Analysts raising estimates right before earnings - with the most up-to-date information possible - is a pretty good indicator for the stock.
The S&P 500 could see a pullback of as much as 5%—and it won’t be because of the coronavirus or rising tensions with Iran, a market strategist warns.
CNBC host Jim Cramer talked about Monday’s sharp selloff in the stock market, which is shaping up to be the worst we’ve seen in several months amid mounting fears of the spread of the coronavirus.
With Apple shares up 96% over the last 12 months, investors are expecting big things from Apple’s latest earnings report. Why that creates risk for the stock.
J.P. Morgan has told its clients to do something that is both unusual and rare: Hedge Apple stock ahead of its Tuesday earnings report.
DEEP DIVE The five biggest U.S. tech companies will report their quarterly results over the next week. The group, led by Apple (AAPL) has propelled the stock market over the past year. Let’s see how some of their numbers compare heading into Tuesday, when Apple kicks off the round of earnings reports.
The FAANG stocks have been outperforming the market over the past three months buoyed by the initial U.S.-China trade deal. Hopes of better-than-expected earnings releases are also adding to the strength.
U.S. stocks fell more than 1% on Monday as investors worried about the economic fallout of the fast-spreading coronavirus outbreak in China that has prompted the country to extend the Lunar New Year holidays and businesses to close some operations. The benchmark S&P 500 was jolted off record highs last week as China locked down several cities and curbed travel, reminding investors of the deadly SARS virus that killed nearly 800 people in 2002-03 and cost the global economy billions. Travel-related stocks, including airlines, casinos and hotels, were the worst-hit on Wall Street, while shares of tech heavyweights that enjoyed a strong rally recently dragged markets lower.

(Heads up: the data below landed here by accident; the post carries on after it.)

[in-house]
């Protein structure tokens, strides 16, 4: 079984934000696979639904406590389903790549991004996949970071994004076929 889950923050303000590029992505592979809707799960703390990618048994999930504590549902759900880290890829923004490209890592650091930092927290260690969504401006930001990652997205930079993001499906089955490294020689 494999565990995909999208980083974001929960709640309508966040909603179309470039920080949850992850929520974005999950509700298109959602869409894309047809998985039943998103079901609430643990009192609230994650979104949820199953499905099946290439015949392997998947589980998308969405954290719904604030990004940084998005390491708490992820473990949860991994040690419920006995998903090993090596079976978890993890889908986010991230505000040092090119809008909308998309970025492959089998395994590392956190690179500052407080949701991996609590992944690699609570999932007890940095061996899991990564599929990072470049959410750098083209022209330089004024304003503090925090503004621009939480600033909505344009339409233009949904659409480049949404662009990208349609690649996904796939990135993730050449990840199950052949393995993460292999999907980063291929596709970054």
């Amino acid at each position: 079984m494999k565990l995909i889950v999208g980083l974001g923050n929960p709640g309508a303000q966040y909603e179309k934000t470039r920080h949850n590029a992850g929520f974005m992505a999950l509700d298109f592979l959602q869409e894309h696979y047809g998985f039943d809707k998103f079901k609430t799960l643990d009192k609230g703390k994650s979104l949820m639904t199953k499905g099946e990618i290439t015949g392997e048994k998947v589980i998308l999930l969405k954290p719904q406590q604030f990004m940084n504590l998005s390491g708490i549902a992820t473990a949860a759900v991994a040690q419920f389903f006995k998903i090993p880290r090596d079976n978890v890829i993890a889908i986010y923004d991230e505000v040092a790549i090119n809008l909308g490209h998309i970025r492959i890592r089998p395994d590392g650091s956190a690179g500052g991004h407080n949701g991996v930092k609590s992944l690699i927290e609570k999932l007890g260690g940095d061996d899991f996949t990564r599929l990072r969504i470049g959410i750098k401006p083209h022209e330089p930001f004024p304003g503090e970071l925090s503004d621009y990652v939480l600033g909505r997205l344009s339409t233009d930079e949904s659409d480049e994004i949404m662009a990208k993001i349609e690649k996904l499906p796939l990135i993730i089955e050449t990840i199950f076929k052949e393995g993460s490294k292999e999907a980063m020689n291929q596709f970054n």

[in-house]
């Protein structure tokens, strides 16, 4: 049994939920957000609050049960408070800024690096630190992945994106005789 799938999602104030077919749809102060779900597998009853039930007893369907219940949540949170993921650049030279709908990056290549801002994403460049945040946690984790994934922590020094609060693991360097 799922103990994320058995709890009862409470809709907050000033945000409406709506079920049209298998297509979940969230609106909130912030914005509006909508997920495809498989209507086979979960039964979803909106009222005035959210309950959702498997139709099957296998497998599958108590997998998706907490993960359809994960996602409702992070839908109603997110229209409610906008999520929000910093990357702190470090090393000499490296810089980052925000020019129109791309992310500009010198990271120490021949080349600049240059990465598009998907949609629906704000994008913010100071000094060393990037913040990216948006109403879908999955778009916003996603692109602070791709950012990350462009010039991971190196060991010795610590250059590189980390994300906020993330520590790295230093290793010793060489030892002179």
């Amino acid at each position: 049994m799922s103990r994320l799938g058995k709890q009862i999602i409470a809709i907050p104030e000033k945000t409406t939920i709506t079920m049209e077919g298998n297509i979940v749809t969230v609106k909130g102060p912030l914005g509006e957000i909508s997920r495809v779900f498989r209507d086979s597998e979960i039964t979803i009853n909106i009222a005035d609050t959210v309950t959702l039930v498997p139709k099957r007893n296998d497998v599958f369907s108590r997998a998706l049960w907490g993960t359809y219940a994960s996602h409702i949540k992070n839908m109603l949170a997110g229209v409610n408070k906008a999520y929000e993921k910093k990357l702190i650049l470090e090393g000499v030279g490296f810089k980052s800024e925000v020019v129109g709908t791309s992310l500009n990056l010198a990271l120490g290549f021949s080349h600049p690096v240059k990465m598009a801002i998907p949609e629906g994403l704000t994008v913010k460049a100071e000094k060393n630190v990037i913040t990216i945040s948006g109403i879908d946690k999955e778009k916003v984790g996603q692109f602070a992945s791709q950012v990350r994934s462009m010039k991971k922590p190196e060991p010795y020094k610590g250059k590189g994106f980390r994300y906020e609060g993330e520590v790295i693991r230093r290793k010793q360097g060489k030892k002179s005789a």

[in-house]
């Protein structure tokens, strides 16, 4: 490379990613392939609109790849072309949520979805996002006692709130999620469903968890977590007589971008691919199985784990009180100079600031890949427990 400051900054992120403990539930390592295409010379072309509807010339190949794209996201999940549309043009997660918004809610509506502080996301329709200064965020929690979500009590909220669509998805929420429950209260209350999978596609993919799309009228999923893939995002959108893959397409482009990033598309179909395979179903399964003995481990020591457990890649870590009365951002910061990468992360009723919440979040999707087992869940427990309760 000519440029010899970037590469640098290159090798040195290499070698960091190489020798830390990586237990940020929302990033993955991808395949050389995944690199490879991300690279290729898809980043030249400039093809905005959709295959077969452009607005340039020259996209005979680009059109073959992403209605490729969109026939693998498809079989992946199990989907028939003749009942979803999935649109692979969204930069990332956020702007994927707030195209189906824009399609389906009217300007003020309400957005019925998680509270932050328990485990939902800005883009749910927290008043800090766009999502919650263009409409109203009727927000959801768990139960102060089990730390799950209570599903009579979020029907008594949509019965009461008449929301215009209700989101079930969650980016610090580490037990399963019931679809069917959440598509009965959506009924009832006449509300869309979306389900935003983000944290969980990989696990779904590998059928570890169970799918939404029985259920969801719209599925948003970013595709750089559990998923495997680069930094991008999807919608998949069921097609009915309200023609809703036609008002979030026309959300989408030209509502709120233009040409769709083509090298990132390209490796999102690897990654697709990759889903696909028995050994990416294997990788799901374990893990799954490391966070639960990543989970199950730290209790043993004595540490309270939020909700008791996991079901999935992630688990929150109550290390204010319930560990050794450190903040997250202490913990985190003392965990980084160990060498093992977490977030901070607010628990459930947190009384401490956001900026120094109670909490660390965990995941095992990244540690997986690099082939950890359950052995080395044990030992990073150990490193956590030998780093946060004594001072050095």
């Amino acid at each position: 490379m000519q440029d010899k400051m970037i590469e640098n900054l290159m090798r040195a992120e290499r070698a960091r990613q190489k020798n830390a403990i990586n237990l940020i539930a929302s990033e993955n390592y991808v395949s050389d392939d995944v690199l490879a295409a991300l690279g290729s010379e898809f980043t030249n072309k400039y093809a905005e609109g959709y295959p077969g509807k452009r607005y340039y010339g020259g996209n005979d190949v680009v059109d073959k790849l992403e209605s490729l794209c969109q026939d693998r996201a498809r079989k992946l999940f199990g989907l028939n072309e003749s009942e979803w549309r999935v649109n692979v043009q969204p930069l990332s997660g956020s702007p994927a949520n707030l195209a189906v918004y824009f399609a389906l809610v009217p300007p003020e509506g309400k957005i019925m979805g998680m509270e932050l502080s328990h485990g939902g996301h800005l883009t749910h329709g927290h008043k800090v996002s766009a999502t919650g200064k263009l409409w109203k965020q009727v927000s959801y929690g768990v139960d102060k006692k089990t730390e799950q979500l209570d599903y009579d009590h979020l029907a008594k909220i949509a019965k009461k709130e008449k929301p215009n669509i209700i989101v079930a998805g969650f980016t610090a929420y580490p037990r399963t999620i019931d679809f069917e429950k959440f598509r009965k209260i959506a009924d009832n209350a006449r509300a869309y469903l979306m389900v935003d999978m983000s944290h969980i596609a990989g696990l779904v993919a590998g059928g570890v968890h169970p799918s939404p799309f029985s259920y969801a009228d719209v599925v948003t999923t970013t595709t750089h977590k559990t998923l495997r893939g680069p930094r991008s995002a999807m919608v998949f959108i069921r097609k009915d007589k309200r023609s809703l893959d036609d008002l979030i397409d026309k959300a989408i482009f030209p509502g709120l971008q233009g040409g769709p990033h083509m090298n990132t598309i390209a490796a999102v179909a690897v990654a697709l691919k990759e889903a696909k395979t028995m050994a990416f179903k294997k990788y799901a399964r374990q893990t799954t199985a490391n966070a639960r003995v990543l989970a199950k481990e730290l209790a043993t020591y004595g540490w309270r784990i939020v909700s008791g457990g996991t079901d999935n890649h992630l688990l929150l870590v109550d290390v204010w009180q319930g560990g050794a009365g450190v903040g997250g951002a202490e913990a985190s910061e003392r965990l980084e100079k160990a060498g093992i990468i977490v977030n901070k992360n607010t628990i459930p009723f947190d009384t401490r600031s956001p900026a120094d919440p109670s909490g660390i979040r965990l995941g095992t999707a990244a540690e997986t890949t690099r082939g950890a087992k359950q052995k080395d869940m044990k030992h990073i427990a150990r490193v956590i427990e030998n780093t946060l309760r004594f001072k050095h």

U.S. stocks slumped as investors evaluate the latest news about China’s coronavirus outbreak. Haven investments such as gold are getting a boost.
The major stock indexes were sharply lower early Monday amid a spreading coronavirus. Apple headlines these five giants reporting earnings this week.
It’s also surprising that just when a lot of people thought China would leave the front pages with the trade deal, another China issue starts ganging up on stocks and sending investors back into caution mode. By the way, most Asian markets, including in China, are closed today for the Lunar New Year.